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David N. Dinkins ’56, First Black Mayor of New York and Brooklyn Law School Icon, Dies at 93


Mayor David N. Dinkins ’56, the 106th Mayor of New York City, died November 23 at age 93. Born in Trenton, New Jersey, on July 10, 1927, Dinkins served as the city’s first Black mayor from 1990 to 1993. While leading the city during a time of unrest and upheaval, he also introduced many of the initiatives and programs that led to the city’s revitalization in the 1990s and beyond.

As Mayor, Dinkins instituted “Safe Streets, Safe City: Cops and Kids,” a comprehensive plan to reduce crime and expand opportunities for the children of New York. He was also responsible for selecting the most diverse range of agency leaders in history, including two women deputy mayors, the city’s first Puerto Rican fire commissioner, and a Black police commissioner. Dinkins established numerous widely heralded cultural staples such as Fashion Week, Restaurant Week, and Broadway on Broadway. His administration initiated the revitalization of Times Square and secured an unprecedented deal to keep the U.S. Open Tennis Championships in New York for the next 99 years. He reflected on his life and mayoralty in his 2013 memoir A Mayor’s Life: Governing New York’s Gorgeous Mosaic.

“David N. Dinkins was an extraordinary public servant who dedicated his career to the advancement of New York City and its communities,” said Dean Michael T. Cahill. “As New York City’s first Black mayor, and as an active force for change for decades, he has left an indelible legacy on what he called the ‘gorgeous mosaic’ of the city he loved. He fully embodied Brooklyn Law School’s mission of promoting inclusion, opportunity for all, and service to others. We are proud to call him ours, and we are thankful for his service to our community over the years. We extend our deepest condolences to Mayor Dinkins’ family and friends.”

At the Law School, Dinkins was a long-time member of the Brooklyn Law School Alumni Association Board of Directors. He was honored as Alumnus of the Year in 1990, and he was named an Icon of Brooklyn Law School in 2015. Dinkins also was an active member of the Black Law Students Association (BLSA), which, in 2018, presented him with the inaugural David N. Dinkins Award.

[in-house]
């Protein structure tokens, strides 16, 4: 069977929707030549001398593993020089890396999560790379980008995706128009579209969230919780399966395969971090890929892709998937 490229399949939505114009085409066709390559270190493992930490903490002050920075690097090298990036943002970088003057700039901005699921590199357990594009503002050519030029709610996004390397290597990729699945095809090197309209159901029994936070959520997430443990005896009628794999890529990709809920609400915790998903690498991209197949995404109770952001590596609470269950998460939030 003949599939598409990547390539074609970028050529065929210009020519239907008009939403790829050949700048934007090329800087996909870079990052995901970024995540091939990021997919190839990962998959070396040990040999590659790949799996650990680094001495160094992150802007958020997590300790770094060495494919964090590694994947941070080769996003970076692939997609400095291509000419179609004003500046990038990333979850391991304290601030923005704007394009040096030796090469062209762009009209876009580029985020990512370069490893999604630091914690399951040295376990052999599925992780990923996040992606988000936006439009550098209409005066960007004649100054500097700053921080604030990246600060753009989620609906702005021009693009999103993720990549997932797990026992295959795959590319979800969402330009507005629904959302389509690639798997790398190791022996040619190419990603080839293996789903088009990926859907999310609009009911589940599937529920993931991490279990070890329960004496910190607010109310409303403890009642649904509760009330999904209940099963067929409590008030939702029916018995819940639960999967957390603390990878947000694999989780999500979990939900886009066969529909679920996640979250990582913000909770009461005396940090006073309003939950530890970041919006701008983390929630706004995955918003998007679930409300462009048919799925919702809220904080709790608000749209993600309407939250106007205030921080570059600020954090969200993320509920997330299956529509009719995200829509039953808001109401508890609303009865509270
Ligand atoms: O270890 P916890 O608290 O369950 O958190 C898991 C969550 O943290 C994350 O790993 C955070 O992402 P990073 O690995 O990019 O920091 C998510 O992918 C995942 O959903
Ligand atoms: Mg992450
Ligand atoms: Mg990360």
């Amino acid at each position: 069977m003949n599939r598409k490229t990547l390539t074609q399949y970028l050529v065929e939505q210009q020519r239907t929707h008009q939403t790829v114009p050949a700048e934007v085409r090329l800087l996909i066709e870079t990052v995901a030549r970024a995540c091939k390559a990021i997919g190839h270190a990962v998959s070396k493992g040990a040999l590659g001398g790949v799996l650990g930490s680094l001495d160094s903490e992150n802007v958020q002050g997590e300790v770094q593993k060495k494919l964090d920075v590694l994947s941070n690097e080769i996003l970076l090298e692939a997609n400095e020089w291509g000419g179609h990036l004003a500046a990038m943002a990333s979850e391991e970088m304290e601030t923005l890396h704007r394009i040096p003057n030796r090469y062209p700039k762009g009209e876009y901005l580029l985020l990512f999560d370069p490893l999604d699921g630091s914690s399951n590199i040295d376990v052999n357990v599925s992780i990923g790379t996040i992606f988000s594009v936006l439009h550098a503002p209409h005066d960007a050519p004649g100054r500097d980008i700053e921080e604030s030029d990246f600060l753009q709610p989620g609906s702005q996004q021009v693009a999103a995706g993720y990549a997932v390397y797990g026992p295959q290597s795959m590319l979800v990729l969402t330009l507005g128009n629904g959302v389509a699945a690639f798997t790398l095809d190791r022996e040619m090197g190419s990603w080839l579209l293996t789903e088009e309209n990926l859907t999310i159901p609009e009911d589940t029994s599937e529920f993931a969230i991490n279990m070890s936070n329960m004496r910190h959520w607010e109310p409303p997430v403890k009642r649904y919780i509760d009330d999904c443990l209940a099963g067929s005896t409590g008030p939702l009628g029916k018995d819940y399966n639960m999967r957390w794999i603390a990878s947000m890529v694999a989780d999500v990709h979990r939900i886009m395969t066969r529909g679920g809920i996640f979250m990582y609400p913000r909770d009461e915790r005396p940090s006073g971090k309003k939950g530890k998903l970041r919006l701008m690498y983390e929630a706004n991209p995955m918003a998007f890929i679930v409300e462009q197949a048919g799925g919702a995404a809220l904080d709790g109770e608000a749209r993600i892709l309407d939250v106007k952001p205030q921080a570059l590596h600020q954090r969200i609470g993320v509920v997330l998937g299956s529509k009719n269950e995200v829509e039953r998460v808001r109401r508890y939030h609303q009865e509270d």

“In 1953, Brooklyn was one of the few schools that would admit you if you had to work,” remembered Dinkins, who worked in his father-in-law’s store in Harlem while attending law school. “And it had the best record of any school in the nation of its graduates passing the bar the first time. I will forever be grateful for what Brooklyn Law School did for me.”

Dinkins began his public service career in 1966 as a member of the New York State Assembly. He was president of the New York City Board of Elections, and served as City Clerk for 10 years before his elections as President of the Borough of Manhattan in 1985 and 106th Mayor of the City of New York in 1989.

In his later years, Dinkins was Professor in the Practice of Public Affairs at the Columbia University School of International & Public Affairs. In 2003, the David N. Dinkins Professorship Chair in the Practice of Urban & Public Affairs was established at Columbia University.

Dinkins has received numerous awards and accolades throughout his career and was associated with a variety of civic and charitable organizations that assist children and young people. He served on the boards of the Association to Benefit Children, Children’s Health Fund, Coalition for the Homeless, The Nelson Mandela Children’s Fund, New York City Global Partners, and Posse Foundation. Dinkins was a founding member of the Black & Puerto Rican Legislative Caucus of New York State and The One Hundred Black Men. He was a member of the Council on Foreign Relations and the National Advisory Board of the International African American Museum and on the steering committee of the Association for a Better New York and the New York Urban League’s Advisory Council. He was vice president of the United States Conference of Mayors, a Member-at-Large of the Black Leadership Forum, and chairman emeritus of the National Black Leadership Commission on AIDs.

Dinkins graduated with honors from Howard University in 1950 and received an LL.B. from Brooklyn Law School in 1956. He was a recipient of The Congressional Gold Medal for his service as a Montford Point Marine in the United States Marine Corps during World War II.

In 2017, in an in-depth feature story in The New York Times, Dinkins reflected on his term as mayor of New York City and how he hoped it would be remembered. “I think we did overall a pretty good job,” he said. “When things went well, we didn’t always get the credit to which we were entitled, but if things did not go well, you’re the mayor, it’s your fault. Still the greatest job in the world.”

In January 2020, Errol Louis ’05 commemorated the 30-year anniversary of Dinkins’ inauguration as New York City’s first Black mayor for NY1 with a three-part podcast, The Making of a Mosaic.

Dinkins was predeceased by his wife, Joyce Burrows Dinkins, who died in October. He is survived by his two children, David Jr. and Donna Dinkins Hoggard; two grandchildren, Jamal Hoggard and Kalila Dinkins Hoggard; and his sister, Joyce Belton.

View Dinkins' speech at the Salute to Brooklyn Law School Icons Gala